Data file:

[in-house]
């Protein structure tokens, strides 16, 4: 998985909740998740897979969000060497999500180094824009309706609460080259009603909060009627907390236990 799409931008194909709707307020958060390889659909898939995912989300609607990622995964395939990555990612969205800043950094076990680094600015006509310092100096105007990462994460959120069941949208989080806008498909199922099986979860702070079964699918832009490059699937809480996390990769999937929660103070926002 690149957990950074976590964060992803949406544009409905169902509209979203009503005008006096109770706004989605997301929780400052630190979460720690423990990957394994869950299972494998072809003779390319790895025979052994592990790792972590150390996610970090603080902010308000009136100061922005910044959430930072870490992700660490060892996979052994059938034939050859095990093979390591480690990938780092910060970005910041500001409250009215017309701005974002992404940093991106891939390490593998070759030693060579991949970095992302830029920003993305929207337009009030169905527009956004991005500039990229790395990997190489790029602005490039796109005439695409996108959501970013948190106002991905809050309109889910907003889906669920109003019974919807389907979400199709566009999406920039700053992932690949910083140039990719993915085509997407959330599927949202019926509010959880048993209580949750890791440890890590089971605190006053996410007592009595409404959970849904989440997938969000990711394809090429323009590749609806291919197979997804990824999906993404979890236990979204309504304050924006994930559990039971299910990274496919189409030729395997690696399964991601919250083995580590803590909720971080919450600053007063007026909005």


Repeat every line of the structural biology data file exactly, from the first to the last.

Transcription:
[in-house]
């Protein structure tokens, strides 16, 4: 998985909740998740897979969000060497999500180094824009309706609460080259009603909060009627907390236990 799409931008194909709707307020958060390889659909898939995912989300609607990622995964395939990555990612969205800043950094076990680094600015006509310092100096105007990462994460959120069941949208989080806008498909199922099986979860702070079964699918832009490059699937809480996390990769999937929660103070926002 690149957990950074976590964060992803949406544009409905169902509209979203009503005008006096109770706004989605997301929780400052630190979460720690423990990957394994869950299972494998072809003779390319790895025979052994592990790792972590150390996610970090603080902010308000009136100061922005910044959430930072870490992700660490060892996979052994059938034939050859095990093979390591480690990938780092910060970005910041500001409250009215017309701005974002992404940093991106891939390490593998070759030693060579991949970095992302830029920003993305929207337009009030169905527009956004991005500039990229790395990997190489790029602005490039796109005439695409996108959501970013948190106002991905809050309109889910907003889906669920109003019974919807389907979400199709566009999406920039700053992932690949910083140039990719993915085509997407959330599927949202019926509010959880048993209580949750890791440890890590089971605190006053996410007592009595409404959970849904989440997938969000990711394809090429323009590749609806291919197979997804990824999906993404979890236990979204309504304050924006994930559990039971299910990274496919189409030729395997690696399964991601919250083995580590803590909720971080919450600053007063007026909005």